The relatively small difference in average Step 1 performance between men and women after controlling for prematriculation measures found in the current study (approximately 1.5 points, or 0.10 SDs) could be interpreted as additional validity support for the interpretation of Step 1 scores. Indeed, it is quite possible that the use of additional examinee- and/or school-level independent variables could completely account for this slight gender-related difference in Step 1 performance. Possibilities include methods by which examinees prepare for the USMLE sequence (i.e., study groups, preparation courses, etc.) and/or the type and content of medical schools’ basic science curricula.
The current study also examined the influence of gender on the relationship between adjusted undergraduate science GPAs and Step 1 performance and found that GPAs were generally more associated with Step 1 performance for women compared with men. This may indicate that, during the initial years of medical school, instruction impacts men in ways that it does not for women. As others have noted, this could be attributable to adjustment issues for women, or to women’s preferences for the subject matter stressed in the later years of medical school.1,2 This would be consistent with the idea that a basic science knowledge gap favoring men at the start of medical school continues during the first few years of medical education.
As outlined in earlier work, it seems that this gender-related knowledge gap narrows over the course of medical education,1–2 and when the focus shifts from basic to clinical science, women begin to “catch up” and outperform men, as indicated by their generally comparable or higher Step 2 CK scores.1–2,4,9 One recent study showed that Step 1 scores were more associated with Step 2 CK performance for men compared with women.9 In this case, during the later years of medical education, medical school training seems to impact women in ways that it does not for men. Again, this may be attributable to women’s preferences for the areas taught in the later years of medical school, because these domains may be more associated with the specialty areas in which many women may ultimately want to practice.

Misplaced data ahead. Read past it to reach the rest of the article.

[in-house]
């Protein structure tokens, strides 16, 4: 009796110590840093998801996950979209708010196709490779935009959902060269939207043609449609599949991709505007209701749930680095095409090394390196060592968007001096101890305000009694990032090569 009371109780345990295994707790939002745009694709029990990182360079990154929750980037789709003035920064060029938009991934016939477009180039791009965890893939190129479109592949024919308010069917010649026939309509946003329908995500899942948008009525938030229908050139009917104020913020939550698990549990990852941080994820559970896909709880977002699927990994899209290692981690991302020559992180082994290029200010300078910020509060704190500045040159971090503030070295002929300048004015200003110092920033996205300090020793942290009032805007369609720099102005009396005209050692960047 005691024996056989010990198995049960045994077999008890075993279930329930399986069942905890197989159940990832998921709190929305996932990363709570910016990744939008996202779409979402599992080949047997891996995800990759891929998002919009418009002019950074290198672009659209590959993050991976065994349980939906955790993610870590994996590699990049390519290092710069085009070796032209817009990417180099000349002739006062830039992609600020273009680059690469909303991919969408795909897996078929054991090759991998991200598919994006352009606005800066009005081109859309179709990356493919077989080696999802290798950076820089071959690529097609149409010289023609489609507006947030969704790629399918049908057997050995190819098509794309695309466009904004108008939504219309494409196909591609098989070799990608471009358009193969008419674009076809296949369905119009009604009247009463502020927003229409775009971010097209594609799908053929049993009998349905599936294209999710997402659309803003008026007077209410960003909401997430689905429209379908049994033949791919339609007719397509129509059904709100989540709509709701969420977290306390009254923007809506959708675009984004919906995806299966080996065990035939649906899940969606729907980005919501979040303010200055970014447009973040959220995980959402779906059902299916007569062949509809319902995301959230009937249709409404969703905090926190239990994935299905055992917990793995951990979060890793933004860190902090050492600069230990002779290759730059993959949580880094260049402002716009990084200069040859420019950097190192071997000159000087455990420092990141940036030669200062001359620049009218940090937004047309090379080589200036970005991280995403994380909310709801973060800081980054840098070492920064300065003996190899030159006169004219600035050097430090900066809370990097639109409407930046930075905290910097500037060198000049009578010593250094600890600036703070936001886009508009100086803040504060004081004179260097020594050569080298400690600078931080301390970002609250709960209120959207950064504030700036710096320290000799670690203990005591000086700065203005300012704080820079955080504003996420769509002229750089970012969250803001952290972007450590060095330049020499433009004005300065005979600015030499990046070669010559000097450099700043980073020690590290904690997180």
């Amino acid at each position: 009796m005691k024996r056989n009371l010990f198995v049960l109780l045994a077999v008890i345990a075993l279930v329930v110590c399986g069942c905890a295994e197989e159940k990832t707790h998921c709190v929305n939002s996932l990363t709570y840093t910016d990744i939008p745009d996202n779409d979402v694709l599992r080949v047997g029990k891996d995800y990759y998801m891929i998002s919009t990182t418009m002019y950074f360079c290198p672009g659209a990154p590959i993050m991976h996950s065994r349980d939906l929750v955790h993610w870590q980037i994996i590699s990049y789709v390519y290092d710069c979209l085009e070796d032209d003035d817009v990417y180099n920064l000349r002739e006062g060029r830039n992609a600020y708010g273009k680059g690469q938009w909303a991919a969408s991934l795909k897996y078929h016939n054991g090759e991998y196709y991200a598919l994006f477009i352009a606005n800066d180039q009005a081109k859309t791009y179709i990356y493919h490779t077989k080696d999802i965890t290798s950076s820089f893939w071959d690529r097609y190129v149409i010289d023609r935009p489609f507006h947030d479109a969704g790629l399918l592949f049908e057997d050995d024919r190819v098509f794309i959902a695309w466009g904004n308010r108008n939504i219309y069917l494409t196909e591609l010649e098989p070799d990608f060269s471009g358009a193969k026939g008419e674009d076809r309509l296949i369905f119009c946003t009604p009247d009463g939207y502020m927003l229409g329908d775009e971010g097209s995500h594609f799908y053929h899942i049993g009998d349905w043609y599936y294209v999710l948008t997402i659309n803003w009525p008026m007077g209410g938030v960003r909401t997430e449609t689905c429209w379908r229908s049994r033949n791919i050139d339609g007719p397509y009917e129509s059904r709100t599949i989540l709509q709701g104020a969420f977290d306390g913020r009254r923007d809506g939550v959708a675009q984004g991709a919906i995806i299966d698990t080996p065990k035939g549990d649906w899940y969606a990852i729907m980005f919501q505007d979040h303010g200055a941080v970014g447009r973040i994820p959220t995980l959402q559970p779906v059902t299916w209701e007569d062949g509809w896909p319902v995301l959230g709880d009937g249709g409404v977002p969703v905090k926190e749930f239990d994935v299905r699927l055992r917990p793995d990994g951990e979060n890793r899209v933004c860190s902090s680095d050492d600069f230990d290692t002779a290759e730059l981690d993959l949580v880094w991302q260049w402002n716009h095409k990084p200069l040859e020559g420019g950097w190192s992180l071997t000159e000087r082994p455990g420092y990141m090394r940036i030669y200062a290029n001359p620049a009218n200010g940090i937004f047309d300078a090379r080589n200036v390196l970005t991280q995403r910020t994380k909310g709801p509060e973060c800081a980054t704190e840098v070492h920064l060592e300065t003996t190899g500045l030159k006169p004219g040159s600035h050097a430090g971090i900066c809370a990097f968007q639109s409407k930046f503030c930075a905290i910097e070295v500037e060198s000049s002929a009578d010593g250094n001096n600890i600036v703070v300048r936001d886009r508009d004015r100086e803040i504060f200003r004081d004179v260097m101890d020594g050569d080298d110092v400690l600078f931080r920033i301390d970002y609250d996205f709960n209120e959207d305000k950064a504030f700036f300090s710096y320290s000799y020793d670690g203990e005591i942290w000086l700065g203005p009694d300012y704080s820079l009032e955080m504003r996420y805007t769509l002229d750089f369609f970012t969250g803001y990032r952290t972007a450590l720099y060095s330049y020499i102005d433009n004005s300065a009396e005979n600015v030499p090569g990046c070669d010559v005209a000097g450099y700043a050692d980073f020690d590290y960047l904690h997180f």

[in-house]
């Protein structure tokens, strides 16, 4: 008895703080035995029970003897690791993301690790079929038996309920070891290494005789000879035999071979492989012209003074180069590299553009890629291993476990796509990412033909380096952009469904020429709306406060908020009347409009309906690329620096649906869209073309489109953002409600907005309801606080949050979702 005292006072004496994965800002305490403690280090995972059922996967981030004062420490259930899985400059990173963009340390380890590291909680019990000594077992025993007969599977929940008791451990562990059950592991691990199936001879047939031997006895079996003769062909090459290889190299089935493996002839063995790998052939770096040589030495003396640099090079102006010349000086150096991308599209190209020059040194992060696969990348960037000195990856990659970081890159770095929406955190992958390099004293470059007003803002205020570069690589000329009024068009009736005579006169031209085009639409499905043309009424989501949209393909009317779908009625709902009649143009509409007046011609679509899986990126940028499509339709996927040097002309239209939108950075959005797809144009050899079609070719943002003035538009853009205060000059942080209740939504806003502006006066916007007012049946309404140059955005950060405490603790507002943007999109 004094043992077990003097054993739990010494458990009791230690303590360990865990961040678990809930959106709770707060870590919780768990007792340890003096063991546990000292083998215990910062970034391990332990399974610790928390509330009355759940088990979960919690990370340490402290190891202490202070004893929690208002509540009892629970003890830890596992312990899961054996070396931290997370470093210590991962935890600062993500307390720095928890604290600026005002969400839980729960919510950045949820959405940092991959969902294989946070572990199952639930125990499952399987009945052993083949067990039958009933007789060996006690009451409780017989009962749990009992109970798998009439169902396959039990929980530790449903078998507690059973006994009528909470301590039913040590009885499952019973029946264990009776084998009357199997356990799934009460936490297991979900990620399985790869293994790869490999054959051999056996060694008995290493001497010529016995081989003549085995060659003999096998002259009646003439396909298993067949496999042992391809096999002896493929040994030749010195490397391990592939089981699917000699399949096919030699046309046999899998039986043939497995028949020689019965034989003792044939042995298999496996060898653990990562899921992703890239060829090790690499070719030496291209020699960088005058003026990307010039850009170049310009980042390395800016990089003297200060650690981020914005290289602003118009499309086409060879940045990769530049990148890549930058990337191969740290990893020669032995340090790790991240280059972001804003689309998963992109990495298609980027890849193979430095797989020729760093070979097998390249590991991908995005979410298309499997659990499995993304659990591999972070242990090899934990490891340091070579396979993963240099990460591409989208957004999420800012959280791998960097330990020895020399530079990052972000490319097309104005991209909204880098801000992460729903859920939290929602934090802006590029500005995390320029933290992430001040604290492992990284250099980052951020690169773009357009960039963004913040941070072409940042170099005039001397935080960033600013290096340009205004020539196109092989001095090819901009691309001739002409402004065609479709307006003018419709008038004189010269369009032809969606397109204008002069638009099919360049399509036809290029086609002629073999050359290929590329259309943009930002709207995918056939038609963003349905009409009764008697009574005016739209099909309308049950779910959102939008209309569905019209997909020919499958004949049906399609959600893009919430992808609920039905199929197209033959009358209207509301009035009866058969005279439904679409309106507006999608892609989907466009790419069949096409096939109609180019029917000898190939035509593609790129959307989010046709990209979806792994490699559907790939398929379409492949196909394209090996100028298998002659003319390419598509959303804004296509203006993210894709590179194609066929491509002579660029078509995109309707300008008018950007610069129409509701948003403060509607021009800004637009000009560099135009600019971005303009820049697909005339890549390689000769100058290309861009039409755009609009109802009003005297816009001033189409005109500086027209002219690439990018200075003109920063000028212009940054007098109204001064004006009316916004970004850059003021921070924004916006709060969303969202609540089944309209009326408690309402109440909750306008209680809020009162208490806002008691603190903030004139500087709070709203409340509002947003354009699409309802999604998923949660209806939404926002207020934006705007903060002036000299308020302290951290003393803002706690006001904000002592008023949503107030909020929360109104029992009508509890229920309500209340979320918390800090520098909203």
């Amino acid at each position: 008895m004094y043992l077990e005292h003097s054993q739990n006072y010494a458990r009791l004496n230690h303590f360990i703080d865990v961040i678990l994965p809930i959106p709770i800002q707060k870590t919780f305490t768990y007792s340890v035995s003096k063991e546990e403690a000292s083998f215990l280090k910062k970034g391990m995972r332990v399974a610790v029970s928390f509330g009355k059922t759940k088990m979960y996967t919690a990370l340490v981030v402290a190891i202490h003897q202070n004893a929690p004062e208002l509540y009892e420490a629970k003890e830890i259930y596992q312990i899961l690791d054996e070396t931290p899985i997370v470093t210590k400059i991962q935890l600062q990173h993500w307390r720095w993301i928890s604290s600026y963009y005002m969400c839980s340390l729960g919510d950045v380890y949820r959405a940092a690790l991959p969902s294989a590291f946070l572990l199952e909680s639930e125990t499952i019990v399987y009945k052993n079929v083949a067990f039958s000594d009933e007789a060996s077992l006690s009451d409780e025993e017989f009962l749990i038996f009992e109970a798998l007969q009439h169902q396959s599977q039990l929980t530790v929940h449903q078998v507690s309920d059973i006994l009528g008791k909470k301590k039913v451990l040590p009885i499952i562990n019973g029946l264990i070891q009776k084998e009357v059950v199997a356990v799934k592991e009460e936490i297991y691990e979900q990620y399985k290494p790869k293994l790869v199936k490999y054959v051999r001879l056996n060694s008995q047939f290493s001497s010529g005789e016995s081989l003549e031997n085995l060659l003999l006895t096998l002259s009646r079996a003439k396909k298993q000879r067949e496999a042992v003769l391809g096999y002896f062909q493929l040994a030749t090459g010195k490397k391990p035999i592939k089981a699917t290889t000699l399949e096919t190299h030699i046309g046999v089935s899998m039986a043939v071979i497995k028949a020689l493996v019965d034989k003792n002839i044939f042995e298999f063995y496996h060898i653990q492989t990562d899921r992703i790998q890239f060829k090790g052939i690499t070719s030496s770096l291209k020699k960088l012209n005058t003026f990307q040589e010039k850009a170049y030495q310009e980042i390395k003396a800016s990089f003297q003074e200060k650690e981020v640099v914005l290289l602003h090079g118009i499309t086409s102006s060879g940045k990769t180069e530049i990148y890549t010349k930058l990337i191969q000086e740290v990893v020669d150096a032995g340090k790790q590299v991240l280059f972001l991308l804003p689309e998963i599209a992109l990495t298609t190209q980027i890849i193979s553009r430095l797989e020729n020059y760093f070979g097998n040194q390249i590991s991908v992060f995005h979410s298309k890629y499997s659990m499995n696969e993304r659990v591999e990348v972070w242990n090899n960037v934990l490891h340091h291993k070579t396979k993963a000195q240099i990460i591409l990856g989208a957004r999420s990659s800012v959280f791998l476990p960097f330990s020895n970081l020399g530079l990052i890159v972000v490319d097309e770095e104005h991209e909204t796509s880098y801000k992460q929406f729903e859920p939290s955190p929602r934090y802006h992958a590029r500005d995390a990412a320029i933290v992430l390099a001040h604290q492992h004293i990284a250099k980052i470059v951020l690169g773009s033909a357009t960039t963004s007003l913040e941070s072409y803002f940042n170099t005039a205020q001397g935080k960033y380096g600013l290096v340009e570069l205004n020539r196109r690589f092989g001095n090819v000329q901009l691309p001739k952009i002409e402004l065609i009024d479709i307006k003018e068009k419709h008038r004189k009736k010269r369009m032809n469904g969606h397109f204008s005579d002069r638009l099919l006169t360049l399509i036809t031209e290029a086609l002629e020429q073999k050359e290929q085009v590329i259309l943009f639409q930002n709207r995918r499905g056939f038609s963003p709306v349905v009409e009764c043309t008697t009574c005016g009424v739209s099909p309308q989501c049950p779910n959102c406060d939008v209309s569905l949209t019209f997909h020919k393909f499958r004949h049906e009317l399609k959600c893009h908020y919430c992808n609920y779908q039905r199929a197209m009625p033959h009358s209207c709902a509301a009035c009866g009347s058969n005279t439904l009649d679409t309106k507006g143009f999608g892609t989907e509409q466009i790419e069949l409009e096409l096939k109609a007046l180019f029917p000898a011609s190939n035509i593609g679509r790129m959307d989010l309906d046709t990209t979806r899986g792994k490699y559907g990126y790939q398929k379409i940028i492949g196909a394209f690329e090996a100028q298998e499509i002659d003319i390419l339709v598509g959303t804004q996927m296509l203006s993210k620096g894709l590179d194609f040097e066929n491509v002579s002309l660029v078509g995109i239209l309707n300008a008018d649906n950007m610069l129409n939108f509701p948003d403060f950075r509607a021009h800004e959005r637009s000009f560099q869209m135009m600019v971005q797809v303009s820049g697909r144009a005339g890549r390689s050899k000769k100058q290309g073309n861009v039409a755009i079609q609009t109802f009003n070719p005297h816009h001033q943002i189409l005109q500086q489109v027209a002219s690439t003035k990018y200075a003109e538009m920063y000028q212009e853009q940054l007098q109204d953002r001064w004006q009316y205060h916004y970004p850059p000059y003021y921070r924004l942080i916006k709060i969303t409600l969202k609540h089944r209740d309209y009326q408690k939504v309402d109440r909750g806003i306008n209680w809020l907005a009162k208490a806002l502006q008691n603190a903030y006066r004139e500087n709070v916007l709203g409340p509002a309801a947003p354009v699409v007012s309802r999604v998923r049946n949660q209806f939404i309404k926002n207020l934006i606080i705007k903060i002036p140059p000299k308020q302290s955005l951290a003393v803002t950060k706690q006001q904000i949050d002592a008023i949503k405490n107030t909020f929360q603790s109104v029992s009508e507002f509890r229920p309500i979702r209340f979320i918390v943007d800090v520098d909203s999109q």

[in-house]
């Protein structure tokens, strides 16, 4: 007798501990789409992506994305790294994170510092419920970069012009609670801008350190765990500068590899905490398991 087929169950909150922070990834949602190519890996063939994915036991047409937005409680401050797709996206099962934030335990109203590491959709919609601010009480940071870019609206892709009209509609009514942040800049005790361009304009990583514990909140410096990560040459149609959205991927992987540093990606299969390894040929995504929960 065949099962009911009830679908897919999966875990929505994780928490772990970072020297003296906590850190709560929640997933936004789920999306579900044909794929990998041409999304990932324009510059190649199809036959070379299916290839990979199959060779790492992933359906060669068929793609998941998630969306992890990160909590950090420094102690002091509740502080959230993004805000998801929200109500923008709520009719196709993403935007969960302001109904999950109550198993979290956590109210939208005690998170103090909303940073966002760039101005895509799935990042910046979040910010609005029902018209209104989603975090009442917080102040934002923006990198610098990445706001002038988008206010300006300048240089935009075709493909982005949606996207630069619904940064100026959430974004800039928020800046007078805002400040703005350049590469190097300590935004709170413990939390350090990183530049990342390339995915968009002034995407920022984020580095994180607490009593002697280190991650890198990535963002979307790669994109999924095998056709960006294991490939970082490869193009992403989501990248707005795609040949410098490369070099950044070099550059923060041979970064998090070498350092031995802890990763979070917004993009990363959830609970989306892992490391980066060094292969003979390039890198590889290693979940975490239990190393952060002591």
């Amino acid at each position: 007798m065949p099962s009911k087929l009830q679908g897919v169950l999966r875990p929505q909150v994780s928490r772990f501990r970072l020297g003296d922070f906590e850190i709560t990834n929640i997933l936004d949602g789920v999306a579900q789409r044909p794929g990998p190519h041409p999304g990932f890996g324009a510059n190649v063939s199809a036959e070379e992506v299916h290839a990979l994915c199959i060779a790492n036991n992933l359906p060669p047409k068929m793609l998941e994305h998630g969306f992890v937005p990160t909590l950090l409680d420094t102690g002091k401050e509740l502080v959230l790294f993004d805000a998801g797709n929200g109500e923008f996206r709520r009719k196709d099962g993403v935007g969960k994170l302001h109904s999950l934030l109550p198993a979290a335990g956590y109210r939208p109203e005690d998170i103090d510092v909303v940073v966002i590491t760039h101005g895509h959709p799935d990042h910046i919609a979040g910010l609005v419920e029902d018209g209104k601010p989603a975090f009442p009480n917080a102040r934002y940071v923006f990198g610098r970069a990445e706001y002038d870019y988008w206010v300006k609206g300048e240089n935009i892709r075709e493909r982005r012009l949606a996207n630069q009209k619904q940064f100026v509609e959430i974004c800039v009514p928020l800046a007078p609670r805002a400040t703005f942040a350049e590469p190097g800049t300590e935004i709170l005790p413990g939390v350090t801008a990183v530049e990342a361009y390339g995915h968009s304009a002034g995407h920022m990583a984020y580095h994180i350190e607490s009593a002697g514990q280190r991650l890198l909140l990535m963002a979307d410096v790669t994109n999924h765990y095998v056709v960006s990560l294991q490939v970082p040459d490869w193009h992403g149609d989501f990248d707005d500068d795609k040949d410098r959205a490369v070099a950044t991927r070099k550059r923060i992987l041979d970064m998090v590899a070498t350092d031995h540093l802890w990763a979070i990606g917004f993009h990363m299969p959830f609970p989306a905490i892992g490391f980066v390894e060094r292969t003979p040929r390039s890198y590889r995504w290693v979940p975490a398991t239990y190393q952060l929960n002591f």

One school-level finding worth highlighting is that MCAT Biological and Physical Sciences scores were slightly more associated with Step 1 performance for students from schools with higher percentages of female students compared with students from schools with smaller percentages of female students. Although this effect was small, it may be that at schools with lower percentages of women, increased interaction with men, who may, on average, have stronger basic science backgrounds, may better prepare students for Step 1. It is important to note that past research has generally found the percentage of female students at a school to be unrelated to schools’ mean performances on the NBME Part I, II, and III examinations,10 and on USMLE Step 2 CK.9 Past research has further found this school-level variable to be unrelated to between-school variation in the effect of Step 1 scores on Step 2 CK performance.9 In general, the medical school characteristics used in the current study were often unable to predict variation in school-to-school performance differences. Thus, when available, USMLE score data should be examined using a wider range of medical school data.
The present study provides some useful updated information on the relationship between examinee gender and Step 1 performance. In conjunction with a recent study of gender differences in Step 2 CK performance, the current findings revealed patterns of gender-related achievement differences in medical education that generally mirrored those reported consistently during the past 35 years. Although it seems that gender-related performance differences in medical education begin with dissimilar basic science backgrounds, the reasons, both at the student and school levels, for this knowledge gap are unclear from the present analyses and should be investigated in future studies.